When Cher Titles an Album ‘Not Commercial,’ She Means It
With all the national debate about warning stickers on CDs, Cher is planning to label her next album as not being appropriate for kids.
Maybe she should think about adding another caveat: Not appropriate for most Cher fans.
In a music and acting career that’s been full of surprising twists and turns for more than three decades, Cher is making one of the most unexpected in November when she releases “Not Commercial,” an album that will be her first ever of songs she wrote herself.
It’s not, she stresses, the follow-up to 1998’s “Believe,” the glossy, dance-oriented album that put her back atop international pop music charts. Rather, it’s personal material dealing with topics ranging from time she spent in a Catholic orphanage (the accusatory “Sisters of Mercy”) to her feelings about the death of Kurt Cobain (“The Fall”) to self-recrimination for thoughtlessly stepping over a homeless woman on a sidewalk (“Our Lady of San Francisco”).
Much of the music on the album--which will be sold only via the Internet--echoes ‘70s singer-songwriter styles, from “With or Without You,” for example, evoking Elton John, to the yearning ballad “Still.”
“It’s very un-Cher like,” says Cher, who is also preparing an album that will be the follow-up to “Believe” (she expects to start recording in November for a March release). “But if people really knew me, it is very Cher. But it’s so [expletive] dark. I have to put a sticker on it. I don’t want kids buying it. I write like I speak--not exactly like a sailor, but colorful.”
The album was actually written and recorded back in 1994 after Miles Copeland (manager of Sting and founder of I.R.S. Records) invited Cher to attend the semiannual songwriters workshop he hosts at a castle he owns in France.
“I’d been writing poetry for years and years, but never thought of it to be used as music,” she says. “But I’d just written a poem about Kurt Cobain and took it with me and a couple of other things.”
There she met Bruce Roberts, whose writing credits include the 1979 Barbra Streisand-Donna Summer No. 1 duet, “No More Tears (Enough Is Enough),” and Pat MacDonald, formerly of Timbuk 3 which had a big late-'80s hit with “The Future’s So Bright I Gotta Wear Shades.” With their collaborations, she wrote 10 songs in five days.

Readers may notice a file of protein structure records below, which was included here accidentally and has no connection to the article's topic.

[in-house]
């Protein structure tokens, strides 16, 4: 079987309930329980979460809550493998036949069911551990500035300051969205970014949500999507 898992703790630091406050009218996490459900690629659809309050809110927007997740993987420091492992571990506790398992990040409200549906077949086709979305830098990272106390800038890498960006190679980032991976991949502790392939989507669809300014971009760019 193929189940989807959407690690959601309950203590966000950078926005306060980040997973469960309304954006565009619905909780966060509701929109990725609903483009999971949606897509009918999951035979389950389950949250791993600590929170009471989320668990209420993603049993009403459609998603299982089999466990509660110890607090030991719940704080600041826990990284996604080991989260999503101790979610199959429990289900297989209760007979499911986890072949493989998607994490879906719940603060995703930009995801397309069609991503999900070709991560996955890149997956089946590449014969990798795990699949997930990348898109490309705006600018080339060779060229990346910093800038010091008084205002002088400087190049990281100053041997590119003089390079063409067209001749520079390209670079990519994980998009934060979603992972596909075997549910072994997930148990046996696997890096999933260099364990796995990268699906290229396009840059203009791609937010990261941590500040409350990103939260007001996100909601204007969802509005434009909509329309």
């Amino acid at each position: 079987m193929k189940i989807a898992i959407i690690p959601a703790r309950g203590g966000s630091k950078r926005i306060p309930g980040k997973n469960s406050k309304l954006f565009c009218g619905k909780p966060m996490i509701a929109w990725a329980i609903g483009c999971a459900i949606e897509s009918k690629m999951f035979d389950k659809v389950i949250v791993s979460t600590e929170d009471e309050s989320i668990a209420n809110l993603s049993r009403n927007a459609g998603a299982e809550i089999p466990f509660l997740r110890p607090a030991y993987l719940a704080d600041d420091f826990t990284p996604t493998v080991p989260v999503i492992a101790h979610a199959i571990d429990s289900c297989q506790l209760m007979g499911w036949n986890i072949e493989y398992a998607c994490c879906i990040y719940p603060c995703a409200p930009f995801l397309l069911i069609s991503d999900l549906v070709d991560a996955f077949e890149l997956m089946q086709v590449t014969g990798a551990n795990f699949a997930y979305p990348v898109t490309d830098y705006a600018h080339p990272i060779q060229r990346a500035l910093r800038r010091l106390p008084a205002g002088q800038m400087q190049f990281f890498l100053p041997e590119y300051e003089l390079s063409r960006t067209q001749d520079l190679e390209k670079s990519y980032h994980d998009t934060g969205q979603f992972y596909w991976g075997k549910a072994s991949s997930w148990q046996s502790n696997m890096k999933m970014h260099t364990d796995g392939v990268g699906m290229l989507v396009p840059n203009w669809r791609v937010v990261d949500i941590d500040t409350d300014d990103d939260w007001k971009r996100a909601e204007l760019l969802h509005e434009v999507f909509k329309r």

In New York after the workshop, she enlisted members of David Letterman’s “Late Show” band and recorded an album in a week, doing her 10 songs plus two others, including “Classified 1-A,” a song by ex-husband Sonny Bono from the early ‘70s protesting the Vietnam War.
It was the growth of the Internet that finally prompted her to release the album, allowing her to make it available to anyone who might be curious without the economic burden and marketplace pressures of a conventional release. Plans are being finalized to have the album sold online only, via ArtistDirect.com.
“I don’t have any expectations,” she says. “I did it for myself, so I’m just sharing it with people who might be interested and don’t really care what reviewers think. And if people like it, they like it, and if they don’t, that’s fine. It’s so personal. But I’ve played it for people and they liked it. Maybe it hits other people’s notes.”
RAGE AROUND THE MACHINE: Representatives of Rage Against the Machine found themselves having to deny rumors that the band’s concerts Sept. 13 and 14 at the Grand Olympic Auditorium would prove to be the politically charged L.A. quartet’s last. Even DJs at KROQ-FM (106.7) reported that the band was breaking up, but Epic Records spokeswoman Lisa Markowitz strongly refuted that claim.
Fueling the rumors were several recent turns of events. Bassist Tim Commerford’s stage-climbing antics at the MTV Video Music Awards were reported to have stirred dissension in the ranks of the band. And then on the day of the first Olympic concert, the band suddenly parted ways with managers Gary Gersh and John Silva after only several months working with them. This is the third managerial team dismissed by Rage in three years.
That came on the heels of the postponement and later the cancellation of the scheduled stadium and arena tour co-headlining with the Beastie Boys (also managed by Gersh and Silva). Beastie Mike D. was injured in a biking accident, but with him healed, the tour was expected to take place in October. It now has been called off altogether.
Backstage at the Olympic, both Commerford and guitarist Tom Morello denied that the MTV incident caused any rifts in the band, and said that the management decision was amicable--an opinion echoed by Silva and Gersh. The musicians also acknowledged that with a political agenda being as strong as a musical one and with four strong-willed members not always in agreement about goals and plans, Rage can be a hard band to manage. And there’s also the matter of the solo album that singer Zack de la Rocha is working on--which has been taken as a sign of problems in the group.
But Commerford and Morello also spoke clearly of a future together as a band, with plans for an album combining live tracks and new studio versions of a wide range of outside material, all recorded by producer Rick Rubin--marking a potential starting point for some new directions.